Delving further into abstraction, Joanne Greenbaum turns a doodle into an etching that unfolds like one’s thought process. John Himmelfarb creates a grid of subtle marks and muted colors in Campestral. Karen Kunc uses woodcut and etching to make a dreamy abstract world in her scrolling Watery Realm. Linn Meyers draws continual red squiggly lines that never seem to touch in an untitled etching. Barbara Robertson mixes an inkjet background with hand-drawn forms in Scroll. Carl Fudge digitally manipulates camouflage into a circuit board of various silkscreen shapes and colors. And Heidi Neilson constructs a grid of black, white, and gray rectangles that resemble law books on shelves for Miranda Rights Verso (Futura bold condensed 48pt).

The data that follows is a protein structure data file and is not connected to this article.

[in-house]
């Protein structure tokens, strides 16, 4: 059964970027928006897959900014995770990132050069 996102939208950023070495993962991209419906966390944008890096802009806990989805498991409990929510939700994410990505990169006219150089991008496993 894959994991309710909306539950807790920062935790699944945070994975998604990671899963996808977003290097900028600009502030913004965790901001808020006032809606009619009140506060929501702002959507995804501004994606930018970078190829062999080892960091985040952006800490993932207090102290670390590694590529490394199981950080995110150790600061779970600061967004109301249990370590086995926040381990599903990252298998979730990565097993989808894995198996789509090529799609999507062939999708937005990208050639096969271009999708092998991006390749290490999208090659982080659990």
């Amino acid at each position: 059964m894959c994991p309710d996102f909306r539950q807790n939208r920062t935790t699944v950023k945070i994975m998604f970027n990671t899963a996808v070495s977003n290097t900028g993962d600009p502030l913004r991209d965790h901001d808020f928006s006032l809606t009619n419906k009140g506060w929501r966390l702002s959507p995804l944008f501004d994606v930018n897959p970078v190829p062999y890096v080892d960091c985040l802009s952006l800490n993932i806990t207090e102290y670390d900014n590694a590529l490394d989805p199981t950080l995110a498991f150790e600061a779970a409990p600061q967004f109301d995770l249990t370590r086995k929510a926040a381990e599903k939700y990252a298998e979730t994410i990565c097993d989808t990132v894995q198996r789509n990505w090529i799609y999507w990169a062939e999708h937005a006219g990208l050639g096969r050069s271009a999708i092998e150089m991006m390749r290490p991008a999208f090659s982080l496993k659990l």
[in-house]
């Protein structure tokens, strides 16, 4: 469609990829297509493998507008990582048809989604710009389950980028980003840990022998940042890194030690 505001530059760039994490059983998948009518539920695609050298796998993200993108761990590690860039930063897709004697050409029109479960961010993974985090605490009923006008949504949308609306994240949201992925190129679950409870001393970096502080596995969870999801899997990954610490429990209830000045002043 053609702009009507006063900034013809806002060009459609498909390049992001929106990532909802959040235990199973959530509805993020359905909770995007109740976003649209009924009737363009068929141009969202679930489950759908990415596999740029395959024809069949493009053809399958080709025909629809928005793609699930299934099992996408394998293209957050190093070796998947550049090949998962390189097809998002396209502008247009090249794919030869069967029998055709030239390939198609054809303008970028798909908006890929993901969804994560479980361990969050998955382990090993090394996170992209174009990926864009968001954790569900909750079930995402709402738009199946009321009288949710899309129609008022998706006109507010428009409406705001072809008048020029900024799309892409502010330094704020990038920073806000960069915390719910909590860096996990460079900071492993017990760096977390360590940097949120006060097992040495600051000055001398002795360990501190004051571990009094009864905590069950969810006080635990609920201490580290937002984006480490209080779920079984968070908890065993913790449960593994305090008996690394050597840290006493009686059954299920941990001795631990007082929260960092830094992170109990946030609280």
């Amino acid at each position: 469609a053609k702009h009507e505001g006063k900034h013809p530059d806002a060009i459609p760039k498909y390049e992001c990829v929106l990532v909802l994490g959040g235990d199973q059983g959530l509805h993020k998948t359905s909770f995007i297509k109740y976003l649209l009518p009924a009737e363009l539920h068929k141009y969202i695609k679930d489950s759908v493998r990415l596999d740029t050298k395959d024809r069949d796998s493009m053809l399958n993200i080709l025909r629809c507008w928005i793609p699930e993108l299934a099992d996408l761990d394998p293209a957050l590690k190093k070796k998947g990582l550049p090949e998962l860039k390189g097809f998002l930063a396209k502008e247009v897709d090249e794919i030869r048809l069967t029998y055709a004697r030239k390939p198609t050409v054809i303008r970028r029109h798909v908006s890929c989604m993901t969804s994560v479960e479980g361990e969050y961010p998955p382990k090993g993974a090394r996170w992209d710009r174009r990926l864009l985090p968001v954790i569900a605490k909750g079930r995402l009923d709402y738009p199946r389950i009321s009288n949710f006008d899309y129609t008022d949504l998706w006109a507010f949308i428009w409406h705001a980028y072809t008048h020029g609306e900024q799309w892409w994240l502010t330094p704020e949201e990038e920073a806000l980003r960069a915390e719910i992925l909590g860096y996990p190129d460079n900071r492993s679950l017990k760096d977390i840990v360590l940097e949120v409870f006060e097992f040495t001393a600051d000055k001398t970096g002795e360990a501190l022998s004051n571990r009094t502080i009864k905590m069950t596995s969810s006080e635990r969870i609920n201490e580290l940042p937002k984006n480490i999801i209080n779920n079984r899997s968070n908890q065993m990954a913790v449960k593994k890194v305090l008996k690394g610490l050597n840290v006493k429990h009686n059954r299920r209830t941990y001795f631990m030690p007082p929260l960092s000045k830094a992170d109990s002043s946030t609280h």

Taking social rights to a political level, Daniel Heyman’s Disco Mosul shows a dismembered Iraqi man describing his torture at Abu Ghraib by American captors. Heyman scratched the former detainee’s words directly into the drypoint plate, giving a visually powerful voice to the victim. Klara Glosova uses solar plate etching to transfer her notebook drawings such as Assassins, which depicts armed, hooded men opposite a human target. Mona Hatoum’s Projection presents an expanded map of the world made from white cotton that’s been couched onto abaca. Even though the world is made up of many different kinds of people, some powers that be may only see it as white. Enrique Chagoya’s lithograph The Pastoral or Arcadian State: Illegal Aliens Guide to America is an allegorical mix of costumed immigrants expressing themselves through thought balloons. For example, a masked, ten-gallon-hat wearing Humpty-Dumpty contemplates “An Infinity of Interpretations Leading to None.” Robert T. Pannell’s woodcut After the Flood hints at the devastation and abandonment related to Hurricane Katrina with a cutout, bloated body lying near to the ground in the gallery. Polly Apfelbaum’s shaped screenprint images—Flags of Revolt and Defiance—smartly reference international revolutionary and activist groups. The Eureka Stockade flag recalls immigrants’ oppression during an 1850s gold rush in Australia; The Rainbow Flag expresses Gay pride; and Buck Fush is Apfelbaum's own opposition to the current U.S. administration.